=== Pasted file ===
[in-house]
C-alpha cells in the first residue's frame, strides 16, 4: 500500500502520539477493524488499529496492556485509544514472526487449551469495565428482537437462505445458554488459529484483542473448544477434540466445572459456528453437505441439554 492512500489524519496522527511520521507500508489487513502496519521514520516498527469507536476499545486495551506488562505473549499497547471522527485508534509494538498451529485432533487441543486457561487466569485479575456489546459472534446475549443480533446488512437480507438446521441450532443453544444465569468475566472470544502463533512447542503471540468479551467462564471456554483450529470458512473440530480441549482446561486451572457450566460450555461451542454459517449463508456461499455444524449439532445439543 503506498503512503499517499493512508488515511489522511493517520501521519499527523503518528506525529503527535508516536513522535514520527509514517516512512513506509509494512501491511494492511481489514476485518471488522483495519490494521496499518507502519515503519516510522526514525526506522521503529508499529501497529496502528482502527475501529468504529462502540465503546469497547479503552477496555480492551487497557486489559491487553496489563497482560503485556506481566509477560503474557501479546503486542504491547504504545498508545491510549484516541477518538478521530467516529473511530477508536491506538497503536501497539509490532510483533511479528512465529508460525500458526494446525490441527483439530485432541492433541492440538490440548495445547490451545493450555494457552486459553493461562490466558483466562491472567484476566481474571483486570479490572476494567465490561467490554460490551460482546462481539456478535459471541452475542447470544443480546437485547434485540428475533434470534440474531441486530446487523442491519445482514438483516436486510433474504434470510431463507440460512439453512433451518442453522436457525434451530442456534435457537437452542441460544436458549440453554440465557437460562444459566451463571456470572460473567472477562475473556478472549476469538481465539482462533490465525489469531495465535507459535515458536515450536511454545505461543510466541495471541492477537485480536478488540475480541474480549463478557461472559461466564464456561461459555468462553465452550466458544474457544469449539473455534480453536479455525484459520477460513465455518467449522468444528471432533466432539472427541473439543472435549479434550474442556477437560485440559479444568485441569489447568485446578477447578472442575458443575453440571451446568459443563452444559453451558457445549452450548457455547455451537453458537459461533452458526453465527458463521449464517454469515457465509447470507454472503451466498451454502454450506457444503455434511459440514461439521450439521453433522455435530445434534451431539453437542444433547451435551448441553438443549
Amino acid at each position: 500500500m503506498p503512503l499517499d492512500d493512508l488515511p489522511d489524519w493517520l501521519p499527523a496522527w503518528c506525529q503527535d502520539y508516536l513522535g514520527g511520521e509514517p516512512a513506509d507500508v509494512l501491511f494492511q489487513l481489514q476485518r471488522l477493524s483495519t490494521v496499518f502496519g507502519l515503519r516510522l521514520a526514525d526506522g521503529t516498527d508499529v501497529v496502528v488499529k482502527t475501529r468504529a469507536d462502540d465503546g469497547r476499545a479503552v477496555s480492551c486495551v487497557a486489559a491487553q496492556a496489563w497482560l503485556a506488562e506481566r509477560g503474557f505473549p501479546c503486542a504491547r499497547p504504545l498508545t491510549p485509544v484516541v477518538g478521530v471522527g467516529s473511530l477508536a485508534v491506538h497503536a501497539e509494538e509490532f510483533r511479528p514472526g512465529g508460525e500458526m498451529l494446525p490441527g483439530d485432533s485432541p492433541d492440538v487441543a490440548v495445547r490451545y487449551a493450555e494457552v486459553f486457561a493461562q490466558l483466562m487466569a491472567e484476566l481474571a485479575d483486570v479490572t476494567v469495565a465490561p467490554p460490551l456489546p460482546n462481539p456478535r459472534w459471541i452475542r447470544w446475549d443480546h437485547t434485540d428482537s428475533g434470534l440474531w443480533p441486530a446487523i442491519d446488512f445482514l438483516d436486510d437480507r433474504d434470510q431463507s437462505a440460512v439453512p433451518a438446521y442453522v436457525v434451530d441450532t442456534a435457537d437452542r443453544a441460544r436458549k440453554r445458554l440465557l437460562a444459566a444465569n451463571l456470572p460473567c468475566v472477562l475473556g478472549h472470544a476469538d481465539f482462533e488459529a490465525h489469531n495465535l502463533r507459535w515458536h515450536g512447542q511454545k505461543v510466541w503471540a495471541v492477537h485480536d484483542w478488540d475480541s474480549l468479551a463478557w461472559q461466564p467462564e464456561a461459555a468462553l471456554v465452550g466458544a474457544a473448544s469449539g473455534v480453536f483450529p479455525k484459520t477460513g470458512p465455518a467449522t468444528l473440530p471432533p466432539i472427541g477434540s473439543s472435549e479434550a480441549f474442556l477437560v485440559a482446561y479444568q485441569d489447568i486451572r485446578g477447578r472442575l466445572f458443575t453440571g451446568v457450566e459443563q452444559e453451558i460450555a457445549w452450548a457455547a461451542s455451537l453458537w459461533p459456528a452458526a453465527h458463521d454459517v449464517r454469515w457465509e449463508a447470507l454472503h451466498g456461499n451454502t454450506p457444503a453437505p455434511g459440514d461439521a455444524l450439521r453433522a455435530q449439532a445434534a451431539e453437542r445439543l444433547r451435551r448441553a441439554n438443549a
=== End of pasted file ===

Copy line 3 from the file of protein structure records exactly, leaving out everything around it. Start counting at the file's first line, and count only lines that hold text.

Amino acid at each position: 500500500m503506498p503512503l499517499d492512500d493512508l488515511p489522511d489524519w493517520l501521519p499527523a496522527w503518528c506525529q503527535d502520539y508516536l513522535g514520527g511520521e509514517p516512512a513506509d507500508v509494512l501491511f494492511q489487513l481489514q476485518r471488522l477493524s483495519t490494521v496499518f502496519g507502519l515503519r516510522l521514520a526514525d526506522g521503529t516498527d508499529v501497529v496502528v488499529k482502527t475501529r468504529a469507536d462502540d465503546g469497547r476499545a479503552v477496555s480492551c486495551v487497557a486489559a491487553q496492556a496489563w497482560l503485556a506488562e506481566r509477560g503474557f505473549p501479546c503486542a504491547r499497547p504504545l498508545t491510549p485509544v484516541v477518538g478521530v471522527g467516529s473511530l477508536a485508534v491506538h497503536a501497539e509494538e509490532f510483533r511479528p514472526g512465529g508460525e500458526m498451529l494446525p490441527g483439530d485432533s485432541p492433541d492440538v487441543a490440548v495445547r490451545y487449551a493450555e494457552v486459553f486457561a493461562q490466558l483466562m487466569a491472567e484476566l481474571a485479575d483486570v479490572t476494567v469495565a465490561p467490554p460490551l456489546p460482546n462481539p456478535r459472534w459471541i452475542r447470544w446475549d443480546h437485547t434485540d428482537s428475533g434470534l440474531w443480533p441486530a446487523i442491519d446488512f445482514l438483516d436486510d437480507r433474504d434470510q431463507s437462505a440460512v439453512p433451518a438446521y442453522v436457525v434451530d441450532t442456534a435457537d437452542r443453544a441460544r436458549k440453554r445458554l440465557l437460562a444459566a444465569n451463571l456470572p460473567c468475566v472477562l475473556g478472549h472470544a476469538d481465539f482462533e488459529a490465525h489469531n495465535l502463533r507459535w515458536h515450536g512447542q511454545k505461543v510466541w503471540a495471541v492477537h485480536d484483542w478488540d475480541s474480549l468479551a463478557w461472559q461466564p467462564e464456561a461459555a468462553l471456554v465452550g466458544a474457544a473448544s469449539g473455534v480453536f483450529p479455525k484459520t477460513g470458512p465455518a467449522t468444528l473440530p471432533p466432539i472427541g477434540s473439543s472435549e479434550a480441549f474442556l477437560v485440559a482446561y479444568q485441569d489447568i486451572r485446578g477447578r472442575l466445572f458443575t453440571g451446568v457450566e459443563q452444559e453451558i460450555a457445549w452450548a457455547a461451542s455451537l453458537w459461533p459456528a452458526a453465527h458463521d454459517v449464517r454469515w457465509e449463508a447470507l454472503h451466498g456461499n451454502t454450506p457444503a453437505p455434511g459440514d461439521a455444524l450439521r453433522a455435530q449439532a445434534a451431539e453437542r445439543l444433547r451435551r448441553a441439554n438443549a